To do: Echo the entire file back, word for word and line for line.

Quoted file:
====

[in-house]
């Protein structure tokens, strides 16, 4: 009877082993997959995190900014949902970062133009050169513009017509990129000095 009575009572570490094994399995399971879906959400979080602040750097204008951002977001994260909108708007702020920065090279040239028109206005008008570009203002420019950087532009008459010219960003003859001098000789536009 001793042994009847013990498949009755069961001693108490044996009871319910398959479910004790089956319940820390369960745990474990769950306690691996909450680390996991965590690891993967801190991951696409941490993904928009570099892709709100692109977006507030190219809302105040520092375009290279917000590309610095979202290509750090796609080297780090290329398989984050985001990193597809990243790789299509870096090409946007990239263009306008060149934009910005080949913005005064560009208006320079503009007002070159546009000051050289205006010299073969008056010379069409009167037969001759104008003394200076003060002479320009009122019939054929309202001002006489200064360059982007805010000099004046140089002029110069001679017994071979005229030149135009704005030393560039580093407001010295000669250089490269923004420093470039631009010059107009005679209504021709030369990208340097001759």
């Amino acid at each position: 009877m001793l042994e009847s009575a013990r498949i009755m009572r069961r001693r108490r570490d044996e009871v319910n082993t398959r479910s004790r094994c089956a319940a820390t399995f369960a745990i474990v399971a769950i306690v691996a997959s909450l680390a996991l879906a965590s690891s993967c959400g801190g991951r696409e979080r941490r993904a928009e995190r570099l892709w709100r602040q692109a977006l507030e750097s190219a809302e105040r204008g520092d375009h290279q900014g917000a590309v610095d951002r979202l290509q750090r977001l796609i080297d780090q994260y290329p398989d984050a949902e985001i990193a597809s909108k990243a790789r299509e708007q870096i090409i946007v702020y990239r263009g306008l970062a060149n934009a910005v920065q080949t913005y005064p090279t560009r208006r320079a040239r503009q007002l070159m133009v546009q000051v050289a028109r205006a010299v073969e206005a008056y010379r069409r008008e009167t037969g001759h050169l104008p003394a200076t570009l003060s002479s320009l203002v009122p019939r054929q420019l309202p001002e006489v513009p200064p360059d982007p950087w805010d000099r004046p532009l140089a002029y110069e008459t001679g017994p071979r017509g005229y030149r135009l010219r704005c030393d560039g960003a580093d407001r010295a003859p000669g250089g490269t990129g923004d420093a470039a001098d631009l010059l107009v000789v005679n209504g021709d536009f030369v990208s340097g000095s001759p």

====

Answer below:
[in-house]
């Protein structure tokens, strides 16, 4: 009877082993997959995190900014949902970062133009050169513009017509990129000095 009575009572570490094994399995399971879906959400979080602040750097204008951002977001994260909108708007702020920065090279040239028109206005008008570009203002420019950087532009008459010219960003003859001098000789536009 001793042994009847013990498949009755069961001693108490044996009871319910398959479910004790089956319940820390369960745990474990769950306690691996909450680390996991965590690891993967801190991951696409941490993904928009570099892709709100692109977006507030190219809302105040520092375009290279917000590309610095979202290509750090796609080297780090290329398989984050985001990193597809990243790789299509870096090409946007990239263009306008060149934009910005080949913005005064560009208006320079503009007002070159546009000051050289205006010299073969008056010379069409009167037969001759104008003394200076003060002479320009009122019939054929309202001002006489200064360059982007805010000099004046140089002029110069001679017994071979005229030149135009704005030393560039580093407001010295000669250089490269923004420093470039631009010059107009005679209504021709030369990208340097001759």
């Amino acid at each position: 009877m001793l042994e009847s009575a013990r498949i009755m009572r069961r001693r108490r570490d044996e009871v319910n082993t398959r479910s004790r094994c089956a319940a820390t399995f369960a745990i474990v399971a769950i306690v691996a997959s909450l680390a996991l879906a965590s690891s993967c959400g801190g991951r696409e979080r941490r993904a928009e995190r570099l892709w709100r602040q692109a977006l507030e750097s190219a809302e105040r204008g520092d375009h290279q900014g917000a590309v610095d951002r979202l290509q750090r977001l796609i080297d780090q994260y290329p398989d984050a949902e985001i990193a597809s909108k990243a790789r299509e708007q870096i090409i946007v702020y990239r263009g306008l970062a060149n934009a910005v920065q080949t913005y005064p090279t560009r208006r320079a040239r503009q007002l070159m133009v546009q000051v050289a028109r205006a010299v073969e206005a008056y010379r069409r008008e009167t037969g001759h050169l104008p003394a200076t570009l003060s002479s320009l203002v009122p019939r054929q420019l309202p001002e006489v513009p200064p360059d982007p950087w805010d000099r004046p532009l140089a002029y110069e008459t001679g017994p071979r017509g005229y030149r135009l010219r704005c030393d560039g960003a580093d407001r010295a003859p000669g250089g490269t990129g923004d420093a470039a001098d631009l010059l107009v000789v005679n209504g021709d536009f030369v990208s340097g000095s001759p």